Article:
Preimplantation Genetic Screening (PGS)
Definition - What does Preimplantation Genetic Screening (PGS) mean?
Preimplantation genetic screening (PGS) is a procedure in which the genes of embryos created through in vitro fertilization (IVF) are examined for a number of potential genetic disorders before being transferred into a uterus. Embryos with chromosomal abnormalities are unlikely to successfully implant and often result in miscarriage. PGS is sometimes offered to people with recurrent pregnancy loss or infertility to increase their chances of a successful pregnancy.
FertilitySmarts explains Preimplantation Genetic Screening (PGS)
Preimplantation genetic screening (PGS) is used to screen for embryos with an abnormal number of chromosomes. An abnormality in the number of chromosomes an embryo contains can result in miscarriage, Down's syndrome, or Edward's syndrome. Embryos found to have a genetic abnormality would not be used for transfer. This increases the chance of a successful pregnancy and a healthy child.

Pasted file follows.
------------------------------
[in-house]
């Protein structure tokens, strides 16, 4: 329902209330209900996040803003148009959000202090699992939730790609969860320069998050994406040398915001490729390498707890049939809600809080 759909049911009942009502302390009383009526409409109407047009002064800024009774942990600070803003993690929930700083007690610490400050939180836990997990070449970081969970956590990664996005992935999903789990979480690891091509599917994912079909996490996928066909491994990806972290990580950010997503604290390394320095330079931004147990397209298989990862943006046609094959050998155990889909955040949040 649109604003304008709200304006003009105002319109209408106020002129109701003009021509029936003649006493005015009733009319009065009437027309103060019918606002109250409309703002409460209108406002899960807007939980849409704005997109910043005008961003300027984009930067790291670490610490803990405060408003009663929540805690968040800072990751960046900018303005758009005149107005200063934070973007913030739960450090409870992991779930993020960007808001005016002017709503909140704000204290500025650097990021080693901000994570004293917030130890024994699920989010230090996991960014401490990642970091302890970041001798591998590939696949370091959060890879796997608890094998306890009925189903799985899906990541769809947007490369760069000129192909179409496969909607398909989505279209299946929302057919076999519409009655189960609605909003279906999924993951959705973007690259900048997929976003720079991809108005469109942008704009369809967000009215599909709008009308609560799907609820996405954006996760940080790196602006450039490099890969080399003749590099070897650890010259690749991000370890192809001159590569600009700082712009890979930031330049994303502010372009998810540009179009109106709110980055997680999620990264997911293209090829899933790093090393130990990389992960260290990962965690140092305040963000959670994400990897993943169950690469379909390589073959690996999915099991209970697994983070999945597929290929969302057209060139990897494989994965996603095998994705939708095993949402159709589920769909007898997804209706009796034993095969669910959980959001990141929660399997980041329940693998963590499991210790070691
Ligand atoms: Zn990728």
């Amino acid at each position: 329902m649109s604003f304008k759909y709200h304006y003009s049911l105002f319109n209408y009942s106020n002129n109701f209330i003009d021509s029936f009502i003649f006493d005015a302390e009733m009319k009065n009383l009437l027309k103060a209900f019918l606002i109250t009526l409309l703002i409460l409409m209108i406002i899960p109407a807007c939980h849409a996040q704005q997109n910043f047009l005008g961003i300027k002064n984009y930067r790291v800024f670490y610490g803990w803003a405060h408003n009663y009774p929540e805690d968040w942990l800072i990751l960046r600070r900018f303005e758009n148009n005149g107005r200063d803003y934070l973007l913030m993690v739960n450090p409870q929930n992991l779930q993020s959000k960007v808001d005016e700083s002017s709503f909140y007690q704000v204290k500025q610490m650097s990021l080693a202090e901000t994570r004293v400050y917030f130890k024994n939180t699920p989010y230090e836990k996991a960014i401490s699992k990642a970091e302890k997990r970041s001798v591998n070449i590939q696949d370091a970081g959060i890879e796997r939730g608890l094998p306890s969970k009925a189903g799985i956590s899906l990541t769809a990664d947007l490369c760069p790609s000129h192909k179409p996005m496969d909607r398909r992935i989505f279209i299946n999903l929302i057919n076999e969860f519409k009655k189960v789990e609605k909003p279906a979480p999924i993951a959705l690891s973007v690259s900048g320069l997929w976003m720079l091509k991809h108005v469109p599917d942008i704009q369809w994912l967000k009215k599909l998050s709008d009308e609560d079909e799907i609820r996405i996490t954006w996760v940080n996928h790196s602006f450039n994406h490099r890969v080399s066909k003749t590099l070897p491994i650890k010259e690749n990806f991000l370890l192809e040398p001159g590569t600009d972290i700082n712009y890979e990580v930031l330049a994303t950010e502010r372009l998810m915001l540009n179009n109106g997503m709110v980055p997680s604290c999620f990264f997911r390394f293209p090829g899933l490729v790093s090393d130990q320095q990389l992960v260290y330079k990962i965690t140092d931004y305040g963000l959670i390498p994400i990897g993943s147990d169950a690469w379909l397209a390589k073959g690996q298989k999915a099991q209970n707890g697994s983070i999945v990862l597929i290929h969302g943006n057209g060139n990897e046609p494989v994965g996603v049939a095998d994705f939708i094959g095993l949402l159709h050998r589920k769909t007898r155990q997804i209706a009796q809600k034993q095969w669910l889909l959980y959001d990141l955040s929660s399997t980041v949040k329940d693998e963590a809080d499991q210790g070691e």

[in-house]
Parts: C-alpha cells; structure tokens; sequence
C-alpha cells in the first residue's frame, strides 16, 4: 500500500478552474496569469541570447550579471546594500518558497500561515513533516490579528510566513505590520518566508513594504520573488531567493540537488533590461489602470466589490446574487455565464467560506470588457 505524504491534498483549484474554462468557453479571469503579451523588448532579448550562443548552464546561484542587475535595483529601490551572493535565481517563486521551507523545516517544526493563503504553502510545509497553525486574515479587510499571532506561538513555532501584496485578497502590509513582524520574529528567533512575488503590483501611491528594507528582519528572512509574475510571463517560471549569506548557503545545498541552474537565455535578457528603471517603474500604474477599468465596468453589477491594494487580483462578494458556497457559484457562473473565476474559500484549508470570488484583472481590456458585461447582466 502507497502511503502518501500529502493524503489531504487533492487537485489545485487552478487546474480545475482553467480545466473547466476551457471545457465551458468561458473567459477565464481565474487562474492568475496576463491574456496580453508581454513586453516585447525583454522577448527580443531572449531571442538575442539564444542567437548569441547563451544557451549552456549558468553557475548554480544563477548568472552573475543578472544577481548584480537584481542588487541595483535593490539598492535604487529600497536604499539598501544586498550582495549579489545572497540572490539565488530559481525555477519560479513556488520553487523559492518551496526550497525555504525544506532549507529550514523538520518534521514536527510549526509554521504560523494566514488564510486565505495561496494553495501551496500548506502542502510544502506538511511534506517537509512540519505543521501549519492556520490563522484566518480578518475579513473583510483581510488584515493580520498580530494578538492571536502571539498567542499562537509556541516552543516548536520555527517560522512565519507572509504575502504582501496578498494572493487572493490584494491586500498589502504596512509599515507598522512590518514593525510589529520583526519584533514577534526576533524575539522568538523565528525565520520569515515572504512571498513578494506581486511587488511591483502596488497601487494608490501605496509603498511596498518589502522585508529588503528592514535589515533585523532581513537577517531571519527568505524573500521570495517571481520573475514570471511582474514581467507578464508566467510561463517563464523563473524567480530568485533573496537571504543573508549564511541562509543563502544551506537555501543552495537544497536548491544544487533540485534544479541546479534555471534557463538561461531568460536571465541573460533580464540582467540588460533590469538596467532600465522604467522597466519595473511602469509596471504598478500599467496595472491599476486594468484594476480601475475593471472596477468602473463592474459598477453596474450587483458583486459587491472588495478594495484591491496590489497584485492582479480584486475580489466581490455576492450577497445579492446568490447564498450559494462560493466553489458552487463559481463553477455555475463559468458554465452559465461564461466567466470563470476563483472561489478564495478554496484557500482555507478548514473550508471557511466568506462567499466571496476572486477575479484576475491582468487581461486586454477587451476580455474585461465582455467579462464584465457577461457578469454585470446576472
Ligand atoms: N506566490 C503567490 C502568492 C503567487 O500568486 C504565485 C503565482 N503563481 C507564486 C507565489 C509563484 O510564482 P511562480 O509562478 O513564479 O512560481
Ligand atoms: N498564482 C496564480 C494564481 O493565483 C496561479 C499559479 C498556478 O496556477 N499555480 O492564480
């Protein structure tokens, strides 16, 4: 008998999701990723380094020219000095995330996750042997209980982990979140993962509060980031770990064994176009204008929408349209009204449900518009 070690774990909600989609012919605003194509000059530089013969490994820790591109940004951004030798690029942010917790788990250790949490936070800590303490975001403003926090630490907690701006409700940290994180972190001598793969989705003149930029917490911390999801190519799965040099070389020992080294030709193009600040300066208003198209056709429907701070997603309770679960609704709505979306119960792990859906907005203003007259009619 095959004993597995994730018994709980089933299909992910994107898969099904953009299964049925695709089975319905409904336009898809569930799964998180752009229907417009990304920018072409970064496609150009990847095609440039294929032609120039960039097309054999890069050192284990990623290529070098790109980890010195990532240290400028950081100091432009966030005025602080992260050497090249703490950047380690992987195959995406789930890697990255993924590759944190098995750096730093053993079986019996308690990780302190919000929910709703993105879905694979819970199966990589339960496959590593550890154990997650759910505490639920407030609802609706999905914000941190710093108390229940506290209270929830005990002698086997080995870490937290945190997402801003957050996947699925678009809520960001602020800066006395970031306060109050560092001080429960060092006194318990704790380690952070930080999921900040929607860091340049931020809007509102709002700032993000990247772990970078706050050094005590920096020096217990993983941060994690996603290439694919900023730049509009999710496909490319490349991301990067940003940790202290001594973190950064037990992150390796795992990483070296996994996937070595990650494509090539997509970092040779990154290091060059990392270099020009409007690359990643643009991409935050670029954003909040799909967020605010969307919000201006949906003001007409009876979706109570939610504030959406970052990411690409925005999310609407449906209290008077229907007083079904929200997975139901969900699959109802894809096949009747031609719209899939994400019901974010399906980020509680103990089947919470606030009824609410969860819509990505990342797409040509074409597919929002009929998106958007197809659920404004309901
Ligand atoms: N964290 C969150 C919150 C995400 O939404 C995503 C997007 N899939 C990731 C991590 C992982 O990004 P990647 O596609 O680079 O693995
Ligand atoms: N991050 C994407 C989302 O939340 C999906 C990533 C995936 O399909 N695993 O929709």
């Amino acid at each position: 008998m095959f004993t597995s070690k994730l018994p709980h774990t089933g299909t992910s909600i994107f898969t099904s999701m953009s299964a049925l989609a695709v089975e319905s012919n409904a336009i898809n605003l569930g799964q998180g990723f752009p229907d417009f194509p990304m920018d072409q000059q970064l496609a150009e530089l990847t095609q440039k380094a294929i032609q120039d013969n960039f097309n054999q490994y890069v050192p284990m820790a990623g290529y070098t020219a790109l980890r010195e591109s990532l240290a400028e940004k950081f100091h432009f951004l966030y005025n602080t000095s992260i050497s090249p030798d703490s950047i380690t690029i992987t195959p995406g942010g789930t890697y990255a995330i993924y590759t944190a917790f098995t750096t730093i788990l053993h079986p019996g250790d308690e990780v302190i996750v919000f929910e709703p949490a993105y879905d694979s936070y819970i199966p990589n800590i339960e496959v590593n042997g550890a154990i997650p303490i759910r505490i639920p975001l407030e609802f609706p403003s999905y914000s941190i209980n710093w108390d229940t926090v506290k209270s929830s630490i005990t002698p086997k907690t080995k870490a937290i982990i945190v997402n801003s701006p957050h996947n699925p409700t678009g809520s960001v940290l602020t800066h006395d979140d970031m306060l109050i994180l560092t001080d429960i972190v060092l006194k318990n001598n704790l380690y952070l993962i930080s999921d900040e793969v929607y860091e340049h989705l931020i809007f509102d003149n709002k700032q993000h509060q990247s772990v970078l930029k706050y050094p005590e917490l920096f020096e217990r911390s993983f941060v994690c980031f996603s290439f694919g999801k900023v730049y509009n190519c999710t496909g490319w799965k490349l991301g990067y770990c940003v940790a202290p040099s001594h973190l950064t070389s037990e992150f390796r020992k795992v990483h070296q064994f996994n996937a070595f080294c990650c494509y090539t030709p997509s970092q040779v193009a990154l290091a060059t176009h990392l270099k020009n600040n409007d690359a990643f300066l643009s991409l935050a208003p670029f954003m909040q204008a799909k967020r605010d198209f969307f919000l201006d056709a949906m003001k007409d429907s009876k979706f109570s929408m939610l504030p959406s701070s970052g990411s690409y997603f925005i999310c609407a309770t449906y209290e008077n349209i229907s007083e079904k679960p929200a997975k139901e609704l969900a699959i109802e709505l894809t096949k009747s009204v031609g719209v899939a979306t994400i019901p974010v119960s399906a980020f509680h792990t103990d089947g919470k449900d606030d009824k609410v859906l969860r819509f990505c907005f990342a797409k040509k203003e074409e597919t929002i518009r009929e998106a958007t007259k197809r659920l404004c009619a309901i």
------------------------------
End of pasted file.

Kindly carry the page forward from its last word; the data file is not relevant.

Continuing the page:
Although similar, PGS differs from another available preimplantation test, called preimplantation genetic diagnosis (PGD). PGS is used to identify embryos with unusual numbers of chromosomes, whereas PGD is used to identify embryos that carry a single-gene disorder in cases where the risk of a specific gene mutation is higher. In other words, PGS is used to screen out chromosomally abnormal embryos and PGD is used to diagnose specific defects that an embryo is likely to inherit. PGD is offered to individuals with a family history of serious genetic disorders, such as Cystic Fibrosis, or who have another biological child with a genetic disorder. If indicated, PGS and PGD may be performed at the same time.
PGS involves collecting and karyotyping a sample of cells from the developing embryo. The type of procedure used to obtain cells for genetic testing is dependent on the stage the embryo is at in its development. Embryos can be biopsied on day 3 or 5 to obtain cells for testing. Typically, health care providers prefer to wait until day 5, when an embryo is at the blastocyst stage of development. This is because a blastocyst contains approximately 200 cells, so removing a few is thought to be less destructive to the developing embryo than at earlier stages of development. Cells are removed from the blastocyst during a trophectoderm biopsy and screened for genetic abnormalities prior to implantation.